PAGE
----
Jungle rubber: achieving the triple p business opportunity, people, planet and profit
Paul Burgers, CO2 operate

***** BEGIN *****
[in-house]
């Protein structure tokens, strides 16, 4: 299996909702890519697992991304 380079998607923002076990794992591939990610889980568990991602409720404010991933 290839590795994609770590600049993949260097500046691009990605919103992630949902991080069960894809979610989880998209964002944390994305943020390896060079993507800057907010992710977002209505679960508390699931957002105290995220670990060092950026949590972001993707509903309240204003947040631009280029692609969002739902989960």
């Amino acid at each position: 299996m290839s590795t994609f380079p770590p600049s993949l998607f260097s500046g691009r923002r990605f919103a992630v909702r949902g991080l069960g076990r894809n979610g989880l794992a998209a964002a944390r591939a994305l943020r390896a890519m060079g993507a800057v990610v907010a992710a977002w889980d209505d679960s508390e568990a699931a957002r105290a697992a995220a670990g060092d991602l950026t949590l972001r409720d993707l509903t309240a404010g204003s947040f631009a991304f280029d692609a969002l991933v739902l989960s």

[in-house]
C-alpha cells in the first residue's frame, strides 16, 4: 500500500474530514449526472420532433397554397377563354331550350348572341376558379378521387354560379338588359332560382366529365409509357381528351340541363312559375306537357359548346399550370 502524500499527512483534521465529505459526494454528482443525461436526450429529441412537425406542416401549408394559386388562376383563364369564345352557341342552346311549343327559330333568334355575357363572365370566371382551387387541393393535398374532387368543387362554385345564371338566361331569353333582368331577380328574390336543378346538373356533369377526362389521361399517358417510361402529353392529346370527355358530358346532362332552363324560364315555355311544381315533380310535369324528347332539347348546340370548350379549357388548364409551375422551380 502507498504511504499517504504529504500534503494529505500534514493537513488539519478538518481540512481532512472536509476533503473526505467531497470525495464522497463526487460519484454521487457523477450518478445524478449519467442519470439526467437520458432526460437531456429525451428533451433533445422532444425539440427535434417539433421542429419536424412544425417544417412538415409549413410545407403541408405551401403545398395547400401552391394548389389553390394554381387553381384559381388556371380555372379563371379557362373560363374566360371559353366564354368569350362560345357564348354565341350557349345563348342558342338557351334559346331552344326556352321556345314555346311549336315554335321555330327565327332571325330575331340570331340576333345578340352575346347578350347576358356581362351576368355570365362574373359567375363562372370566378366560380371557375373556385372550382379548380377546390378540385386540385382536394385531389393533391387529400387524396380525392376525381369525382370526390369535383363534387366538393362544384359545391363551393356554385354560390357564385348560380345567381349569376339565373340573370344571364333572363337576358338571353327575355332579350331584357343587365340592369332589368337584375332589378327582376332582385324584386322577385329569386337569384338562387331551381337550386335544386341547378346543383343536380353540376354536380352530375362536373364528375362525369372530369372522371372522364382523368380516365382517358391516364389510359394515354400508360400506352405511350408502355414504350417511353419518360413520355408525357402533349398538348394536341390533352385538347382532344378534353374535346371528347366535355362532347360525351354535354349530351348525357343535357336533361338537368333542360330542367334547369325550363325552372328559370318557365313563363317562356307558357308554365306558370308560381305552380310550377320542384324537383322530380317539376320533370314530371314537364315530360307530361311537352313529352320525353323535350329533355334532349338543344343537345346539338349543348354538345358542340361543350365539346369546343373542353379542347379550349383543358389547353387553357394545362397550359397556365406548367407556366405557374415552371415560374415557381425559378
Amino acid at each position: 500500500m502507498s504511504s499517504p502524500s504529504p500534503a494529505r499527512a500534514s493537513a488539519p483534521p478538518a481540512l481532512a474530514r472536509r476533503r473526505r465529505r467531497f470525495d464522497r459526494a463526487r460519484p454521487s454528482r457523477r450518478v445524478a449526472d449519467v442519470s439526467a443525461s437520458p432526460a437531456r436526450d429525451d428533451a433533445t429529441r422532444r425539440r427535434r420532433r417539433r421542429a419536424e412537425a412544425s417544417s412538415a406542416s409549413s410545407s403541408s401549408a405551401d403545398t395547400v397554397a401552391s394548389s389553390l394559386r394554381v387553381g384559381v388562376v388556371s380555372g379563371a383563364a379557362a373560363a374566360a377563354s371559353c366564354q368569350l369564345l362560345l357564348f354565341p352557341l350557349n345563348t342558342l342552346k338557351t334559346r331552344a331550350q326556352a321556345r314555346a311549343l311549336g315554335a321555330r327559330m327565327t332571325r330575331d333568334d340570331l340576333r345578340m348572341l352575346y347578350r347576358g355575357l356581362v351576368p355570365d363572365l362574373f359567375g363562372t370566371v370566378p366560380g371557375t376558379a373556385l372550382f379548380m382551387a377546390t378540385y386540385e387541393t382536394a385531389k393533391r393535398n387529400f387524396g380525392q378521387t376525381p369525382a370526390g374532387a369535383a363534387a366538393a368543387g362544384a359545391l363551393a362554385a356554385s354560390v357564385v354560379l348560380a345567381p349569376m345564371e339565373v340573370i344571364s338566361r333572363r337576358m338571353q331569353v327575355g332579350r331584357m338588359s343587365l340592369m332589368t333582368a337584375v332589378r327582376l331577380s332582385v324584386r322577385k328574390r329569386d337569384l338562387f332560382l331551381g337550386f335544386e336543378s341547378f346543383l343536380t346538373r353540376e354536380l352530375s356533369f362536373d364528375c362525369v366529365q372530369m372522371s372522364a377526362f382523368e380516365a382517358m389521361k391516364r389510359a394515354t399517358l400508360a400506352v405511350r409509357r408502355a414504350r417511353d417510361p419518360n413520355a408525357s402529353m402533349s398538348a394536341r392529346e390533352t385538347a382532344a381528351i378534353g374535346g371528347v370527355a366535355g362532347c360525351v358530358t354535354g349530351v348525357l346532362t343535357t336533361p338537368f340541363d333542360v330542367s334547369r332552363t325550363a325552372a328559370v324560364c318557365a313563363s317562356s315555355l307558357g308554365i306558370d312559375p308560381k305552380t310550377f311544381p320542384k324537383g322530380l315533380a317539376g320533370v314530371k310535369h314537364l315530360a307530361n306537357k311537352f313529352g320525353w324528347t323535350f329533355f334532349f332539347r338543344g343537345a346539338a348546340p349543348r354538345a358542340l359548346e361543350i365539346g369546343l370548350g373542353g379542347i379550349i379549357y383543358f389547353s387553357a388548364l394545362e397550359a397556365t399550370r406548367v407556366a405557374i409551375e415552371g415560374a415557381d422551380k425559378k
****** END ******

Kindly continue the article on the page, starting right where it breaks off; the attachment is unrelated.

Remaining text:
The global loss of biodiversity has become one of the major environmental challenges of the 21st century. For one, biodiversity is a fundamental component of long-term business survival. According to the United Nations Food and Agriculture Organization, 40% of the world's economy is based directly and indirectly on the use of biological resources. Safeguarding biodiversity therefore is integral to sustainable development, competitiveness, economic growth and employment, hence important for business. This is especially true, when natural resources are used, such as natural rubber. As one of the largest rubber producers in the world, almost 2 / 3 of the rubber in Indonesia is produced on small farms (<5 ha). In Sumatra and Kalimantan, a total of almost 3 million hectares of rubber is cultivated by small-scale rubber producers in mixed cropping systems, also called jungle rubber. Up to 70% of the biodiversity usually found in natural forests, is present in these jungle rubber systems. In addition, jungle rubber is CO2 friendly. The amount of commercial energy required for harvesting, processing and transporting natural rubber is only a fraction compared to synthetic rubber (about 10%). Findings from our feasibility study, funded through the SBIR facility for biodiversity (AgentschapNL), showed that jungle rubber can provide new markets as a social and ecologically sound, profitable natural product, waiting to enter a growing market of consumers looking for socially-just and environmentally-friendly products.